A thrilling new voice in fiction injects the absurd into the everyday to present a startling vision of modern life, “[as] if Kafka and Camus and Bradbury were penning episodes of Black Mirror” (Chang-Rae Lee, author of My Year Abroad).
“Stories so sharp and ingenious you may cut yourself on them while reading.”—Kelly Link, author of Get In Trouble
With a focus on the weird and eerie forces that lurk beneath the surface of ordinary experience, Kate Folk’s debut collection is perfectly pitched to the madness of our current moment. A medical ward for a mysterious bone-melting disorder is the setting of a perilous love triangle. A curtain of void obliterates the globe at a steady pace, forcing Earth’s remaining inhabitants to decide with whom they want to spend eternity. A man fleeing personal scandal enters a codependent relationship with a house that requires a particularly demanding level of care. And in the title story, originally published in The New Yorker, a woman in San Francisco uses dating apps to find a partner despite the threat posed by “blots,” preternaturally handsome artificial men dispatched by Russian hackers to steal data. Meanwhile, in a poignant companion piece, a woman and a blot forge a genuine, albeit doomed, connection.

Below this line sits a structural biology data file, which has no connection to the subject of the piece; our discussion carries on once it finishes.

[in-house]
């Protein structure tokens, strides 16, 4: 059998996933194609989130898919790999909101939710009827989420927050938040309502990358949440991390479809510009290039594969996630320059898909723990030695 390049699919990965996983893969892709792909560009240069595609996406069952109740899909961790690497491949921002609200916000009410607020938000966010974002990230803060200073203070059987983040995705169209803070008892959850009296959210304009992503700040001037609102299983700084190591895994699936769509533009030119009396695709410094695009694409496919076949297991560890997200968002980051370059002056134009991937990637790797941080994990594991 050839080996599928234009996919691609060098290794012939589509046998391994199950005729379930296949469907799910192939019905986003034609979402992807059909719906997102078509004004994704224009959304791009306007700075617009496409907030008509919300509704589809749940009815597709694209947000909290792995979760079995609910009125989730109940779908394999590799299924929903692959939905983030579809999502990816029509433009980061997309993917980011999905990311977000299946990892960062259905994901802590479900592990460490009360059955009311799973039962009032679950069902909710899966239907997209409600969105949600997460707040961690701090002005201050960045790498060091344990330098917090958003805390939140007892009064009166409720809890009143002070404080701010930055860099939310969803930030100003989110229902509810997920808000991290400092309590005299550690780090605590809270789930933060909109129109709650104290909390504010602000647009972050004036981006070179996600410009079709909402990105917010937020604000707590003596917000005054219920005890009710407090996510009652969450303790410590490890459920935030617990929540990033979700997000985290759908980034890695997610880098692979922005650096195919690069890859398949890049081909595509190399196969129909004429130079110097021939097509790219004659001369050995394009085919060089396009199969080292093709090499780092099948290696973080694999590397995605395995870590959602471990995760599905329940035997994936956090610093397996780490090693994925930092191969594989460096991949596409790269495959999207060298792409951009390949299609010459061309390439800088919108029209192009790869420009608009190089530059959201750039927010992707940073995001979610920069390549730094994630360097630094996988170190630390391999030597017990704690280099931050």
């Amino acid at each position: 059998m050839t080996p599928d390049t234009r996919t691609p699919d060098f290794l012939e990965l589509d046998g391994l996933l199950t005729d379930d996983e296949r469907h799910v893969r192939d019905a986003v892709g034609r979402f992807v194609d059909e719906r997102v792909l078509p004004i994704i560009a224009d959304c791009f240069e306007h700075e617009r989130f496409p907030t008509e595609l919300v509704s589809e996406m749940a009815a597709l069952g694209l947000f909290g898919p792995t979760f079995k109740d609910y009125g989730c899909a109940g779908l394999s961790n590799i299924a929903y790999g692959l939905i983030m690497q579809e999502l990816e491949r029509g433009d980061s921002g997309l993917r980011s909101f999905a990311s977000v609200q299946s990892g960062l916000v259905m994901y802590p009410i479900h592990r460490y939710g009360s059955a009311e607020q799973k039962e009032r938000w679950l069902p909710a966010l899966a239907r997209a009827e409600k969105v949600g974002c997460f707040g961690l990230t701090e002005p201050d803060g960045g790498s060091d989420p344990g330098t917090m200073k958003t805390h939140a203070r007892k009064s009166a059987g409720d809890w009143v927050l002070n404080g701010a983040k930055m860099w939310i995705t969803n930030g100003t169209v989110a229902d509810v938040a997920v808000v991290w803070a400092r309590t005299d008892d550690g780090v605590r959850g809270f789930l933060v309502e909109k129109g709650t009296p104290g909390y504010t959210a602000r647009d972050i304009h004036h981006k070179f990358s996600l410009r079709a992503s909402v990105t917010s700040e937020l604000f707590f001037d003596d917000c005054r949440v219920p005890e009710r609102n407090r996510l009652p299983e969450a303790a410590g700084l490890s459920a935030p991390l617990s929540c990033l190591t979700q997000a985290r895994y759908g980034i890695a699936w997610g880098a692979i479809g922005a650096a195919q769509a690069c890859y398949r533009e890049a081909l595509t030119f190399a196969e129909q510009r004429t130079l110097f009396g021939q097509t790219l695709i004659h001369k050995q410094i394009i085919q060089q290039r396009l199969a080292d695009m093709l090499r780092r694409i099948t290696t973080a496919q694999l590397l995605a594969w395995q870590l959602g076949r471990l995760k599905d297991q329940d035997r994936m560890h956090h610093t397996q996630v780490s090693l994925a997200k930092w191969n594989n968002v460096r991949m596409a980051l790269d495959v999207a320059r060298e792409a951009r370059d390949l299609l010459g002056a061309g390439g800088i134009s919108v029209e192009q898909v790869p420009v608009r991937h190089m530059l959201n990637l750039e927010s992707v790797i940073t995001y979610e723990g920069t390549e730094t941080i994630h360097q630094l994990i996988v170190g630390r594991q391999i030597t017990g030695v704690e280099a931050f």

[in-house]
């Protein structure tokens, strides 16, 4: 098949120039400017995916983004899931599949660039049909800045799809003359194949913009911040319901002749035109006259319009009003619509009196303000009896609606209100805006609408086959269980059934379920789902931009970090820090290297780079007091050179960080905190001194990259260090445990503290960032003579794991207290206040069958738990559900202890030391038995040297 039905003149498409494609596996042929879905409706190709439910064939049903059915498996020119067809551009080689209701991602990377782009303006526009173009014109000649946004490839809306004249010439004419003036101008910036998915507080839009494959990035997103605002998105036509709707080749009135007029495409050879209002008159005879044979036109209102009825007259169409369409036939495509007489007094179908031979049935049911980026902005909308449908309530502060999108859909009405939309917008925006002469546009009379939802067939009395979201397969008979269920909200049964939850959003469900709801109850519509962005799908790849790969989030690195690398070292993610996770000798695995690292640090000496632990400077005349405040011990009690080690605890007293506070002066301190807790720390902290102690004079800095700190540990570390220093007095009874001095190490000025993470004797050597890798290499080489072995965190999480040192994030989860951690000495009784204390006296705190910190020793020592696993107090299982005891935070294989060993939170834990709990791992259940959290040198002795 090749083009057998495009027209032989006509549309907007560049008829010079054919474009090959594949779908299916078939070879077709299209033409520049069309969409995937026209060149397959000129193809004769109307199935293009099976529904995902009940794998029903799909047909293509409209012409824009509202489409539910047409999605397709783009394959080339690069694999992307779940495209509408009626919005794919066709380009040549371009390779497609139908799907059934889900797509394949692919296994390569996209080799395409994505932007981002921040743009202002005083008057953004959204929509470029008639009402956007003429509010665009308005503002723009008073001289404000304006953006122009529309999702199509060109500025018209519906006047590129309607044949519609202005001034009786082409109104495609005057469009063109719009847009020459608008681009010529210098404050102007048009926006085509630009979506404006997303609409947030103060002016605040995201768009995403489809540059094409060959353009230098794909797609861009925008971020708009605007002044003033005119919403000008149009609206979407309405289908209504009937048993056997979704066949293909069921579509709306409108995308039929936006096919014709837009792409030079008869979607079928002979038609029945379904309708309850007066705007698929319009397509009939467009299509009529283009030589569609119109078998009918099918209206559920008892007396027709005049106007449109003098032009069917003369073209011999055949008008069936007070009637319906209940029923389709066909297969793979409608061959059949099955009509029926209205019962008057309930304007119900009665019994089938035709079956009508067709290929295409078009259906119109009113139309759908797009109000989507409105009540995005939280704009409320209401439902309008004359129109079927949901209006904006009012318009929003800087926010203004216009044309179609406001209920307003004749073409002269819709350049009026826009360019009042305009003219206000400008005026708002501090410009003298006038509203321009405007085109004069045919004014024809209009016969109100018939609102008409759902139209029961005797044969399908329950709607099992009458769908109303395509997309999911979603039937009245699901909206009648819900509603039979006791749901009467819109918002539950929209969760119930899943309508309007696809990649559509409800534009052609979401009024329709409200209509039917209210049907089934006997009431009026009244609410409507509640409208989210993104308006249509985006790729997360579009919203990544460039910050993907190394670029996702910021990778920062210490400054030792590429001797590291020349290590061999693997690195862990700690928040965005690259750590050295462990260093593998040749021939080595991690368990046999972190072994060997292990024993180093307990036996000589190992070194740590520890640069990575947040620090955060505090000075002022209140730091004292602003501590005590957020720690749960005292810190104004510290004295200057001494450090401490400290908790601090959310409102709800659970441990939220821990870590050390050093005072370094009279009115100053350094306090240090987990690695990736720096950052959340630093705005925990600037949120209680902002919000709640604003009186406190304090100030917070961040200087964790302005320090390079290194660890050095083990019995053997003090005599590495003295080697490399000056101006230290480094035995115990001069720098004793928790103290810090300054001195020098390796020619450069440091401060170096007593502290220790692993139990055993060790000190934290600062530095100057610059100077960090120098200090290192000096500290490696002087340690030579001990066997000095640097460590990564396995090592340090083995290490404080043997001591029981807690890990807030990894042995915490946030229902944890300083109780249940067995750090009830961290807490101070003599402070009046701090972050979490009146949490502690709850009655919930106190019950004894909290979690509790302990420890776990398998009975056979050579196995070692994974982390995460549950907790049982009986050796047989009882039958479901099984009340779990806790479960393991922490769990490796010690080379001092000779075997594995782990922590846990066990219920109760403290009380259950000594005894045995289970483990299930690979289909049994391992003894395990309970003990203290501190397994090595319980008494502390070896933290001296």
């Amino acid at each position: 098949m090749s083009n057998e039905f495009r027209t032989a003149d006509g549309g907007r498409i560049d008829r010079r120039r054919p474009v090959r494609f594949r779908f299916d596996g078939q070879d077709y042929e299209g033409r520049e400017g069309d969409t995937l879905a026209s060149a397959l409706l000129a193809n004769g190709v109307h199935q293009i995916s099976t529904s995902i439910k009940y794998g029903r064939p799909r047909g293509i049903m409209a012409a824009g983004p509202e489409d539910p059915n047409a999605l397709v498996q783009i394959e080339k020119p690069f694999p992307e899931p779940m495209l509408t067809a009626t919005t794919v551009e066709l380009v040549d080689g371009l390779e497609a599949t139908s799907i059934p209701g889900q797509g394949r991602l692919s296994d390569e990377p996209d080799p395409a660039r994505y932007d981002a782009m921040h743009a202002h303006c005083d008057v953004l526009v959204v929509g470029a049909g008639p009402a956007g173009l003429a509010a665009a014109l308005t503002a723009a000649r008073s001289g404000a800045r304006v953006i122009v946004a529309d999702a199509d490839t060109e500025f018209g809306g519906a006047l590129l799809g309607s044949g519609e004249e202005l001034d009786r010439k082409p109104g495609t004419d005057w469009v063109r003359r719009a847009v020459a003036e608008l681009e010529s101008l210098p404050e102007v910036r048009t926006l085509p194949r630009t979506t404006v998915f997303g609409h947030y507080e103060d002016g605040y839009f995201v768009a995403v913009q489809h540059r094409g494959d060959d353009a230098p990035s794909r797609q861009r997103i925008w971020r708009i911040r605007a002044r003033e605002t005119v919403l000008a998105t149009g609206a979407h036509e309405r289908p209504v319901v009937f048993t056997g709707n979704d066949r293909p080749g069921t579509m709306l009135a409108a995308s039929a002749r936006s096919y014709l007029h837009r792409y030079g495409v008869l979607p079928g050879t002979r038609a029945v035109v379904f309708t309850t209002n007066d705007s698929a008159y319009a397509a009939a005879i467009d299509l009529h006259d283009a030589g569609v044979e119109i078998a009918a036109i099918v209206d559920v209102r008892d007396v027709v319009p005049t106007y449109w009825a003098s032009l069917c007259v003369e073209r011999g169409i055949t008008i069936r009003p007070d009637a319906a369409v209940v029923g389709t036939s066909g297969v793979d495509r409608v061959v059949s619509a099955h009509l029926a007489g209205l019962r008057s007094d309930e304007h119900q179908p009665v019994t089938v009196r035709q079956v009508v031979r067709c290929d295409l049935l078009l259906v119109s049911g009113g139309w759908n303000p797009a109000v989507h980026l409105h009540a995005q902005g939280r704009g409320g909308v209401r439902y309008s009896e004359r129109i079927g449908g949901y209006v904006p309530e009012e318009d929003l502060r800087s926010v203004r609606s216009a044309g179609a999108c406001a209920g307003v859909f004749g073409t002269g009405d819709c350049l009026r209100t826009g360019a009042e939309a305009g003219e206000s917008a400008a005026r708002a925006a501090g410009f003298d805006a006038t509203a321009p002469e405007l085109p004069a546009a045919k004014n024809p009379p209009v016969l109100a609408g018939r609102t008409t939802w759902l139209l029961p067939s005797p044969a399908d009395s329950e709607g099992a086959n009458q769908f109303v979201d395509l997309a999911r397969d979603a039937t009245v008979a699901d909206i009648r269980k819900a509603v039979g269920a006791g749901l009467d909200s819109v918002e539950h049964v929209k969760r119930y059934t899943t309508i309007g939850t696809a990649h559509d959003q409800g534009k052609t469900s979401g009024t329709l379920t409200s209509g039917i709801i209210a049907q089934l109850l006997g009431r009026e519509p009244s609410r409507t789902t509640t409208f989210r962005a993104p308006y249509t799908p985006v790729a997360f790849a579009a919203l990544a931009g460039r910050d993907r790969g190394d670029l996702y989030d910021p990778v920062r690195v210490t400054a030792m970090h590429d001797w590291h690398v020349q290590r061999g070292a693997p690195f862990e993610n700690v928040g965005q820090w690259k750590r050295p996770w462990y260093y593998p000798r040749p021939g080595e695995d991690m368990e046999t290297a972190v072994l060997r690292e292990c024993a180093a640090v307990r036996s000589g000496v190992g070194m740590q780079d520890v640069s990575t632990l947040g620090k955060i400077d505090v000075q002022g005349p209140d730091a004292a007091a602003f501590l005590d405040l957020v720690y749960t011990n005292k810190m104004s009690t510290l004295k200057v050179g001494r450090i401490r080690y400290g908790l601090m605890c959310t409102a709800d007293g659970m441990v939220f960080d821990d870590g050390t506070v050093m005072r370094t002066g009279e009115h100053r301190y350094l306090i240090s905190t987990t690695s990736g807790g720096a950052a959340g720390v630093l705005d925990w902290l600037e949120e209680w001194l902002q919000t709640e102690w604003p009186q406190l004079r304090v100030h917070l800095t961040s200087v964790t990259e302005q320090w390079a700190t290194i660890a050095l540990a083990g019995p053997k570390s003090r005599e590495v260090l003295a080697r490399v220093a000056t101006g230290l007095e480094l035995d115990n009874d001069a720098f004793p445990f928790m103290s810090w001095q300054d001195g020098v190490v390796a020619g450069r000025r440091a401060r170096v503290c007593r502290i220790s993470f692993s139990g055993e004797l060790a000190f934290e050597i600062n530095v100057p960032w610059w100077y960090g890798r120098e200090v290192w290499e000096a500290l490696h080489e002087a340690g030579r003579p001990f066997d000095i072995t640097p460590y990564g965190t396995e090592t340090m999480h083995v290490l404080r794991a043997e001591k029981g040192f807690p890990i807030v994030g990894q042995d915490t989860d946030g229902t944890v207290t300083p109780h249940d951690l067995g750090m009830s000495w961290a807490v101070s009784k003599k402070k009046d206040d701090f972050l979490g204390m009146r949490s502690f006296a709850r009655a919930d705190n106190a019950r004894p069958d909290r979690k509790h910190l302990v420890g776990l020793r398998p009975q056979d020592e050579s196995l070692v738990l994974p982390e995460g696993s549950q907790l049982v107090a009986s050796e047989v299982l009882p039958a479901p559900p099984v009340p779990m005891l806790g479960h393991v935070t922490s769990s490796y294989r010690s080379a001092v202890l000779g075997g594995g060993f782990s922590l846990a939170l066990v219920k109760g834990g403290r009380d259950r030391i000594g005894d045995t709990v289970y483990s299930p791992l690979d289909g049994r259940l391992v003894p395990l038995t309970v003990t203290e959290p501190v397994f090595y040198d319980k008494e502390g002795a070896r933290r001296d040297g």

Prescient and wildly imaginative, Out There depicts an uncanny landscape that holds a mirror to our subconscious fears and desires. Each story beats with its own fierce heart, and together they herald an exciting new arrival in the tradition of speculative literary fiction.